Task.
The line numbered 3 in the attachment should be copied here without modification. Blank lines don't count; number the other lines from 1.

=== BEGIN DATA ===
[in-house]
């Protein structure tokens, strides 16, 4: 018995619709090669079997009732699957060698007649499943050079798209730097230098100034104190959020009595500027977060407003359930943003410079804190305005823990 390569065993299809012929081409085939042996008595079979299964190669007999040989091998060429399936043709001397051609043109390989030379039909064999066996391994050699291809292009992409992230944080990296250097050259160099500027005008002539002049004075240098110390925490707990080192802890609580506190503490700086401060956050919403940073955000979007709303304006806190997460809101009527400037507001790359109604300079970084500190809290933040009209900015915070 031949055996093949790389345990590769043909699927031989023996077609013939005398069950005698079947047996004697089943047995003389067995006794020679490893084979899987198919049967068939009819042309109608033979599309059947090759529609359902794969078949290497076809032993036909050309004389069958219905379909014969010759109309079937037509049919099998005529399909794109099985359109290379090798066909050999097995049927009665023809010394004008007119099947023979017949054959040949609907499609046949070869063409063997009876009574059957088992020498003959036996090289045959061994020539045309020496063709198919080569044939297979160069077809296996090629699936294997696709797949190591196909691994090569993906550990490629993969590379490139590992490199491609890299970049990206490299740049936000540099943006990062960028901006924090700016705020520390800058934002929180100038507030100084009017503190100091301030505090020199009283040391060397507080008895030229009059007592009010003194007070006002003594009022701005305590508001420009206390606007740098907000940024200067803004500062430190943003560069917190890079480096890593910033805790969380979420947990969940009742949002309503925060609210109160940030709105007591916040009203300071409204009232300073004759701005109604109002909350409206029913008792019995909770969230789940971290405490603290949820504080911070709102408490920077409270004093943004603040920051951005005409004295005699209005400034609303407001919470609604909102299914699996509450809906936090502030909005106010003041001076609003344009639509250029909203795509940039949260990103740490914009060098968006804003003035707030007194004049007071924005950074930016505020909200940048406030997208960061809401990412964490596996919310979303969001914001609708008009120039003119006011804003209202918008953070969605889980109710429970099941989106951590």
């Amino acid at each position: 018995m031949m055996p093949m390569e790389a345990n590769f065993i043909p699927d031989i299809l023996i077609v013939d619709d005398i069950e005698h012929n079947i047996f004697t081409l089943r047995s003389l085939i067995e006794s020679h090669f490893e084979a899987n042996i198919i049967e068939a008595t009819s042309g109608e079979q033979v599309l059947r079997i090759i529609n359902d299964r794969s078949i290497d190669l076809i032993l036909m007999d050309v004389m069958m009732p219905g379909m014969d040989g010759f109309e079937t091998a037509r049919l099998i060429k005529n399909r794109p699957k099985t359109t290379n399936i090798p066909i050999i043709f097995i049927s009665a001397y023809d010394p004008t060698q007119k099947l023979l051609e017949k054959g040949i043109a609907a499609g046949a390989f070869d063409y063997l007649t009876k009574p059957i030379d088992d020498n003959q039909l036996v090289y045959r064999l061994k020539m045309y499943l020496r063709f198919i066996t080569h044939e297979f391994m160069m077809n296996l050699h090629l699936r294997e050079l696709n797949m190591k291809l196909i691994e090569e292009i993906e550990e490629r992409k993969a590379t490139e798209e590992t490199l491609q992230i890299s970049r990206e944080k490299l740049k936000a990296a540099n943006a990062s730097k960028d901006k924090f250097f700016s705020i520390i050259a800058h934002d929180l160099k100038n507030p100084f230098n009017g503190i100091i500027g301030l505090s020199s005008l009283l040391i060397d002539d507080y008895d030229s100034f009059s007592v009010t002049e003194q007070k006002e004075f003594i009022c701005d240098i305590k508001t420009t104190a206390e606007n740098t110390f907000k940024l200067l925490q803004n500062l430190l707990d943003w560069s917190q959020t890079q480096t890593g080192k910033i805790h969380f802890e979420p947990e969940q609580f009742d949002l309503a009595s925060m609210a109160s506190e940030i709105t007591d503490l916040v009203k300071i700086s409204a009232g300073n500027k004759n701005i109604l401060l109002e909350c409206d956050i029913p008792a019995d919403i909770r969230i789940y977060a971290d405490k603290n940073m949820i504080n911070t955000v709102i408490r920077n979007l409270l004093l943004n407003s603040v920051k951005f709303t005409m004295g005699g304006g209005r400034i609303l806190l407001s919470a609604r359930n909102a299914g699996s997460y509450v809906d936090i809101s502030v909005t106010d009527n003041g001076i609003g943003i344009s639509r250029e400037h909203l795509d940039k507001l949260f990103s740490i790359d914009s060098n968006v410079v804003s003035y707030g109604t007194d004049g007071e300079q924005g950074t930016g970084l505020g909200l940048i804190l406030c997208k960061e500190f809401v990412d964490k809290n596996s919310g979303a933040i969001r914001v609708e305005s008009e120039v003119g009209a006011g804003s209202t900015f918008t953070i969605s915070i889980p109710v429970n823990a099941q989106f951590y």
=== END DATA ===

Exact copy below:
């Amino acid at each position: 018995m031949m055996p093949m390569e790389a345990n590769f065993i043909p699927d031989i299809l023996i077609v013939d619709d005398i069950e005698h012929n079947i047996f004697t081409l089943r047995s003389l085939i067995e006794s020679h090669f490893e084979a899987n042996i198919i049967e068939a008595t009819s042309g109608e079979q033979v599309l059947r079997i090759i529609n359902d299964r794969s078949i290497d190669l076809i032993l036909m007999d050309v004389m069958m009732p219905g379909m014969d040989g010759f109309e079937t091998a037509r049919l099998i060429k005529n399909r794109p699957k099985t359109t290379n399936i090798p066909i050999i043709f097995i049927s009665a001397y023809d010394p004008t060698q007119k099947l023979l051609e017949k054959g040949i043109a609907a499609g046949a390989f070869d063409y063997l007649t009876k009574p059957i030379d088992d020498n003959q039909l036996v090289y045959r064999l061994k020539m045309y499943l020496r063709f198919i066996t080569h044939e297979f391994m160069m077809n296996l050699h090629l699936r294997e050079l696709n797949m190591k291809l196909i691994e090569e292009i993906e550990e490629r992409k993969a590379t490139e798209e590992t490199l491609q992230i890299s970049r990206e944080k490299l740049k936000a990296a540099n943006a990062s730097k960028d901006k924090f250097f700016s705020i520390i050259a800058h934002d929180l160099k100038n507030p100084f230098n009017g503190i100091i500027g301030l505090s020199s005008l009283l040391i060397d002539d507080y008895d030229s100034f009059s007592v009010t002049e003194q007070k006002e004075f003594i009022c701005d240098i305590k508001t420009t104190a206390e606007n740098t110390f907000k940024l200067l925490q803004n500062l430190l707990d943003w560069s917190q959020t890079q480096t890593g080192k910033i805790h969380f802890e979420p947990e969940q609580f009742d949002l309503a009595s925060m609210a109160s506190e940030i709105t007591d503490l916040v009203k300071i700086s409204a009232g300073n500027k004759n701005i109604l401060l109002e909350c409206d956050i029913p008792a019995d919403i909770r969230i789940y977060a971290d405490k603290n940073m949820i504080n911070t955000v709102i408490r920077n979007l409270l004093l943004n407003s603040v920051k951005f709303t005409m004295g005699g304006g209005r400034i609303l806190l407001s919470a609604r359930n909102a299914g699996s997460y509450v809906d936090i809101s502030v909005t106010d009527n003041g001076i609003g943003i344009s639509r250029e400037h909203l795509d940039k507001l949260f990103s740490i790359d914009s060098n968006v410079v804003s003035y707030g109604t007194d004049g007071e300079q924005g950074t930016g970084l505020g909200l940048i804190l406030c997208k960061e500190f809401v990412d964490k809290n596996s919310g979303a933040i969001r914001v609708e305005s008009e120039v003119g009209a006011g804003s209202t900015f918008t953070i969605s915070i889980p109710v429970n823990a099941q989106f951590y």